The first idea that springs to mind when reading headlines of the Capitol attack is that of a banana republic. A third world country in which the poor, uneducated citizens see the only means forward is by way of violence and insurrection by the losing side in a fair and just democratic election to place the losing candidate in the position of power.

Going Back to the Beginning

In my African American Politics class, my black professor highlighted a core blind spot of the U.S. education system. He asked us how July 4th, 1776 would have been viewed if the colonies didn’t win the war. Didn’t gain independence from Britain.

My mind went blank.

I had no idea, and neither did anyone else in the class, it seemed. As I looked around the room, all I saw were wide eyes and empty thoughts that reflected mine. I think my professor knew this because he was staring back at a class of students who had only ever received schooling within the American education system, and thus, learned about the history of their country entirely from the white male American perspective.

The professor continued, as it was clear none of us knew the answer to his question.

He stated that if the 13 colonies lost the American Revolution to the British, then the actions leading up to it: the Boston tea party, the tarring and feathering of British government tax officials, and the Declaration of Independence would not have been acts of bravery and revolution for the birth of the United States. They would have been acts of treason. And the heads of our forefathers would have ended up on pikes.

You see, history is not just about the facts. It is about the way that winners frame history from their perspective for future generations to learn about.

Slavery and Economic Boom

Reframing U.S. history from the white male perspective is a tale as old as time. This is why American citizens never learned in middle school about the enormous economic impact slavery contributed to the Southern economy.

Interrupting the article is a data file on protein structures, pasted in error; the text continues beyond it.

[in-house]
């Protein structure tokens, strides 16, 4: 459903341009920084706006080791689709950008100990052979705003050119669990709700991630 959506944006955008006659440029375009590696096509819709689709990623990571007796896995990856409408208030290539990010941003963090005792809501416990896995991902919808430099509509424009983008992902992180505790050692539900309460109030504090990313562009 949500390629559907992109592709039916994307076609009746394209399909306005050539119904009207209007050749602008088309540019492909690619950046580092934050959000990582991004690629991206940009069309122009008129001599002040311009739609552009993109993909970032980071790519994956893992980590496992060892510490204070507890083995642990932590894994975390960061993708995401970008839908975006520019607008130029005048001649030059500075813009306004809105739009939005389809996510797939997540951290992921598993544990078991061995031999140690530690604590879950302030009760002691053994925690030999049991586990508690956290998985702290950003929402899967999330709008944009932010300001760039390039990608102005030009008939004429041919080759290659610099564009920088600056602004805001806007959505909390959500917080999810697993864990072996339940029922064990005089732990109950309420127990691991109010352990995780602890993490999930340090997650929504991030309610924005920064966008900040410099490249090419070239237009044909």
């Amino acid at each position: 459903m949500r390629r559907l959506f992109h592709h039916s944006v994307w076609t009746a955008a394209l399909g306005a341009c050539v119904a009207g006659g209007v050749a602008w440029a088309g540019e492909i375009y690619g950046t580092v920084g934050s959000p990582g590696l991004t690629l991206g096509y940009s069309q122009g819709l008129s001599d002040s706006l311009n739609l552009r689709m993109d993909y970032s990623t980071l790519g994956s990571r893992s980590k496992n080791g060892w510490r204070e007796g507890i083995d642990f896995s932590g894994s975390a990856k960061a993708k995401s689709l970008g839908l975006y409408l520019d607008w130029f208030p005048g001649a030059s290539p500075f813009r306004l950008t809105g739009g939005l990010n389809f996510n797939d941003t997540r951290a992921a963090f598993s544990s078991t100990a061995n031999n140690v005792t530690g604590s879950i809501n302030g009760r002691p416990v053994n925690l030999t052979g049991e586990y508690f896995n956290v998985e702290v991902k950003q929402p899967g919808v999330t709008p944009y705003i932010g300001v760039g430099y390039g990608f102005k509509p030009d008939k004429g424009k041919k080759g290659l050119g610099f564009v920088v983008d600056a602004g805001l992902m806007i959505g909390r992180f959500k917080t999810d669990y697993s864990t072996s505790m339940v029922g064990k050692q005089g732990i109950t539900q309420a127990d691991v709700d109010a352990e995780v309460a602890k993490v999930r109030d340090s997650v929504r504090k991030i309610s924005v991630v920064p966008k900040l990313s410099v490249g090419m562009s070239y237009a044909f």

This was a major reason why slaveowners didn’t want to end slavery.

Slavery did not generate as much revenue in the North, and therefore the Northern states did not have as much as a necessity to maintain slavery in the United States.

The abolishment of slavery wasn’t just about the South being evil and the North being good. But the North won the Civil War and didn’t need slavery to hold together its Northern economy, so that’s why it was written this way.

In doing this, the reframing of history has negatively impacted African Americans for generations. It has taken away the grueling contributions that slaves and their descendants have given to the United States.

Donald Trump is the third U.S. President in history who was impeached by the House of Representatives. Trump solicited Ukrainian influence in the 2020 U.S. Presidential Elections so that he can steal the election.

Photo by Pablo Lara on Unsplash

This alone unequivocally confirms that Donald Trump has committed treason against the United States.

As big of a bombshell that a sitting U.S. president reached out to a foreign agent to sway domestic elections undeniably confirms that he only had his own selfish reasons in mind to win the election, regardless of whether or not the result reflected the will of the people.

But many of us saw this coming. We saw the malicious actions Trump committed throughout the 2016 election and his only presidential term. We heard the divisive rhetoric that emboldened his supporters to racist acts. We felt his delusions of grandeur corrode the moral fiber of what we once thought the U.S. stood for.